And back to Mudarris, I want to again express my respect and admiration, not only for what she has accomplished here, but for her courage and self-sacrifice in her desire to bring her gifts and what she has learned back to the needy children of Jordan and hopefully, one day soon, Palestine. First and foremost, I wish her safety and peace. However, I recognize that America isn’t the safest and most pleasant place for Muslims these days or for the foreseeable future, and I promise that I will continue to speak out, to those who support Trump and those who support Netanyahu, to Americans in general and particularly Jewish people because that is my special responsibility, against words and acts of hate or ignorance. The world would be so much better if people took responsibility within their own “families,” if Whites took the lead in educating other Whites about the stereotypes and history of prejudice that affect Blacks, so Blacks wouldn’t have to, if Anglos took the lead in educating other Anglos about the stereotypes and history of prejudice that affect Latinos, so Latinos wouldn’t have to, if Straights took the lead in educating other Straights about the stereotypes and history of prejudice that affect Gays, so Gays wouldn’t have to, if Jews took the lead in educating other Jews about the stereotypes and history of prejudice that affect Muslims, so Muslims wouldn’t have to, and if Muslims took the lead in educating other Muslims about the stereotypes and history of prejudice that have affected Jews, so that Jews wouldn’t have to. And please be aware that there are many, an increasing number of Jews, inside and outside of Israel, who do condemn its policies. It is in the tradition of the Jewish people, with this one glaring exception, to side with the oppressed, and I am proud of our tradition of commitment to education, free thinking, progressive politics and compassion (and guilt). It is my job to teach them to remove their blinders and, despite defensiveness and bias, remember that.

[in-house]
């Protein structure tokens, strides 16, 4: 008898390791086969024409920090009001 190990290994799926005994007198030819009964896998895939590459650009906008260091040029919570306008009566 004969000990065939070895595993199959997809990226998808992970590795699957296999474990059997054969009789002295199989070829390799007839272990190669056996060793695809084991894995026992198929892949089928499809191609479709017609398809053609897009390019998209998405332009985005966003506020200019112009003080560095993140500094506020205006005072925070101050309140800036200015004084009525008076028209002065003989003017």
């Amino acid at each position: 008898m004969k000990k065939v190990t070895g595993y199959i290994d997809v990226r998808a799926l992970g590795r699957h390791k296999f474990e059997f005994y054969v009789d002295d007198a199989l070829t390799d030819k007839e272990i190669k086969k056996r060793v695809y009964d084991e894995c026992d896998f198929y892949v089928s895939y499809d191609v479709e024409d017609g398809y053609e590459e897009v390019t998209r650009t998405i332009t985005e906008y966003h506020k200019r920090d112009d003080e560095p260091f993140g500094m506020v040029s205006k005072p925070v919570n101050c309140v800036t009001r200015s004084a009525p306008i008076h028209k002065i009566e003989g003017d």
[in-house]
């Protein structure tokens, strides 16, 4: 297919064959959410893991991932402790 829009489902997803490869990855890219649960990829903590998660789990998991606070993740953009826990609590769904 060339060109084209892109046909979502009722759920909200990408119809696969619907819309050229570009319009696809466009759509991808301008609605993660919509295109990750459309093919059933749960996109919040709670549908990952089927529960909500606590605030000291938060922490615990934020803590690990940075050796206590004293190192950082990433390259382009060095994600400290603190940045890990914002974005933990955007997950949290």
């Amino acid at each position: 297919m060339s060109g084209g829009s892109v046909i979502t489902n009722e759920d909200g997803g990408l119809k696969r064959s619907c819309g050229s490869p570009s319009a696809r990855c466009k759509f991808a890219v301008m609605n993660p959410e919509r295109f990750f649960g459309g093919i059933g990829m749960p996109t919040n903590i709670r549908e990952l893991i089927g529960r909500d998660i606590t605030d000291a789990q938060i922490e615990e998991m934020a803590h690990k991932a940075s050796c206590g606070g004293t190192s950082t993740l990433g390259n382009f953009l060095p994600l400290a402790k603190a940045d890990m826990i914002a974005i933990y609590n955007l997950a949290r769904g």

To Mudarris, I hope we remain friends and keep in touch across the waters. I am eager to find out about your accomplishments, which I know will be outstanding. And I hope you are happy with what I have written here, as I would like to think that our friendship provides just a little example of hope that we can all begin to see our differences as opportunities for learning and enrichment in the context of our common humanity, rather than divisions that scare and silence us, although ultimately we are just two people who had the good fortune to meet. Best wishes to you and your family on a safe trip and fulfilling futures.


Baseball and Boycotts: Suffolk County Community College Earns an “F” on LGBT Rights